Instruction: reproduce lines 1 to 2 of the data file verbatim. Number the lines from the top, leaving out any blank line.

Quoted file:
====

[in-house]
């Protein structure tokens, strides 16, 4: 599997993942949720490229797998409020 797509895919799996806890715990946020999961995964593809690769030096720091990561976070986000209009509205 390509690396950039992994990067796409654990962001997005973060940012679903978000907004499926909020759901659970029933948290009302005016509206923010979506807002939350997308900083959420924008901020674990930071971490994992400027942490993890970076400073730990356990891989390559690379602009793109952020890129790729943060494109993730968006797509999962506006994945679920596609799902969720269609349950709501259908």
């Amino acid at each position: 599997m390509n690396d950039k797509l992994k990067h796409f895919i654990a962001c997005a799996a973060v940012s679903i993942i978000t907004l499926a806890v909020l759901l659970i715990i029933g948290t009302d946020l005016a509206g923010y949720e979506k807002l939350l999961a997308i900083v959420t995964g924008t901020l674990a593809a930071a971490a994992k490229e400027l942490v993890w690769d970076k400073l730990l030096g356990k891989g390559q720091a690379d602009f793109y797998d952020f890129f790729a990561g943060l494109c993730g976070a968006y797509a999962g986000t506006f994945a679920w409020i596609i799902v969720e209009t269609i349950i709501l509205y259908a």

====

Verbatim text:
[in-house]
């Protein structure tokens, strides 16, 4: 599997993942949720490229797998409020 797509895919799996806890715990946020999961995964593809690769030096720091990561976070986000209009509205 390509690396950039992994990067796409654990962001997005973060940012679903978000907004499926909020759901659970029933948290009302005016509206923010979506807002939350997308900083959420924008901020674990930071971490994992400027942490993890970076400073730990356990891989390559690379602009793109952020890129790729943060494109993730968006797509999962506006994945679920596609799902969720269609349950709501259908």